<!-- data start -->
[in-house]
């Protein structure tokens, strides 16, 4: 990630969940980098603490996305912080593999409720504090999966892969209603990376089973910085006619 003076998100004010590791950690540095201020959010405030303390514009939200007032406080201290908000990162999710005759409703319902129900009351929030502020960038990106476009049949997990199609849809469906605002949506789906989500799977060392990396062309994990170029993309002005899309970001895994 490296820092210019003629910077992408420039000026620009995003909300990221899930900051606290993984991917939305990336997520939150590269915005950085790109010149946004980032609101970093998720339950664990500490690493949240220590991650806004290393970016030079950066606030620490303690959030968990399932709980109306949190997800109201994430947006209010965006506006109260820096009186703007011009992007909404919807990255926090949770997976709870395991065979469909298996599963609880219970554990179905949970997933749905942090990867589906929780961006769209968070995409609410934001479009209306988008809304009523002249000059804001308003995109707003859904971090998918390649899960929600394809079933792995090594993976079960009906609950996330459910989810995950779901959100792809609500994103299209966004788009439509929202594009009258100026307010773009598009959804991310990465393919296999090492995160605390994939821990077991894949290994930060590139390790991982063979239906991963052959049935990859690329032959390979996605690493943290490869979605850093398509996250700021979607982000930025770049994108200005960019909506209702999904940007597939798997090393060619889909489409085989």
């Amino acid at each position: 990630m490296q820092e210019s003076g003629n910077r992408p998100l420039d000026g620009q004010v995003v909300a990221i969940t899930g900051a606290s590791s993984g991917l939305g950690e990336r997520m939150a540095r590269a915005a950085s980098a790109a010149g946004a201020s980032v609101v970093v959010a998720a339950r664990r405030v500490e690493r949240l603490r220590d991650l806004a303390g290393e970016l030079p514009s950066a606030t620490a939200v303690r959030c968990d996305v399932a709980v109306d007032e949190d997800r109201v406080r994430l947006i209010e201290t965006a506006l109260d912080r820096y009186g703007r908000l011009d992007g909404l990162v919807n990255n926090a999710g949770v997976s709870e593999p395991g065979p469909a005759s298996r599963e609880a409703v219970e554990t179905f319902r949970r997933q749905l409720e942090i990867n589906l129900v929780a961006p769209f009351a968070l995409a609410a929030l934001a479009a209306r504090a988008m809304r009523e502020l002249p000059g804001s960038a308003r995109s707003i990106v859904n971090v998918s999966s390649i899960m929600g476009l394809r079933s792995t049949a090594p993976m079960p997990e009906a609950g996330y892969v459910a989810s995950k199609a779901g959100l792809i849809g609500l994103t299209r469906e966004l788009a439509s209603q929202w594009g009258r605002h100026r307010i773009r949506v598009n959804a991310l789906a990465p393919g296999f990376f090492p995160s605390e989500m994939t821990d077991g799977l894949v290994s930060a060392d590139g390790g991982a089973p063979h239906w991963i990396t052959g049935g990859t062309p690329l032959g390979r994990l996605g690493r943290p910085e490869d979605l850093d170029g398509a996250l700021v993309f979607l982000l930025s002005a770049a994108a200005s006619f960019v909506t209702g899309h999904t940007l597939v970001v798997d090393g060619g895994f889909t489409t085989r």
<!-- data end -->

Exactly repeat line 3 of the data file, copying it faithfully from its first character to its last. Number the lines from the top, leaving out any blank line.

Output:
């Amino acid at each position: 990630m490296q820092e210019s003076g003629n910077r992408p998100l420039d000026g620009q004010v995003v909300a990221i969940t899930g900051a606290s590791s993984g991917l939305g950690e990336r997520m939150a540095r590269a915005a950085s980098a790109a010149g946004a201020s980032v609101v970093v959010a998720a339950r664990r405030v500490e690493r949240l603490r220590d991650l806004a303390g290393e970016l030079p514009s950066a606030t620490a939200v303690r959030c968990d996305v399932a709980v109306d007032e949190d997800r109201v406080r994430l947006i209010e201290t965006a506006l109260d912080r820096y009186g703007r908000l011009d992007g909404l990162v919807n990255n926090a999710g949770v997976s709870e593999p395991g065979p469909a005759s298996r599963e609880a409703v219970e554990t179905f319902r949970r997933q749905l409720e942090i990867n589906l129900v929780a961006p769209f009351a968070l995409a609410a929030l934001a479009a209306r504090a988008m809304r009523e502020l002249p000059g804001s960038a308003r995109s707003i990106v859904n971090v998918s999966s390649i899960m929600g476009l394809r079933s792995t049949a090594p993976m079960p997990e009906a609950g996330y892969v459910a989810s995950k199609a779901g959100l792809i849809g609500l994103t299209r469906e966004l788009a439509s209603q929202w594009g009258r605002h100026r307010i773009r949506v598009n959804a991310l789906a990465p393919g296999f990376f090492p995160s605390e989500m994939t821990d077991g799977l894949v290994s930060a060392d590139g390790g991982a089973p063979h239906w991963i990396t052959g049935g990859t062309p690329l032959g390979r994990l996605g690493r943290p910085e490869d979605l850093d170029g398509a996250l700021v993309f979607l982000l930025s002005a770049a994108a200005s006619f960019v909506t209702g899309h999904t940007l597939v970001v798997d090393g060619g895994f889909t489409t085989r």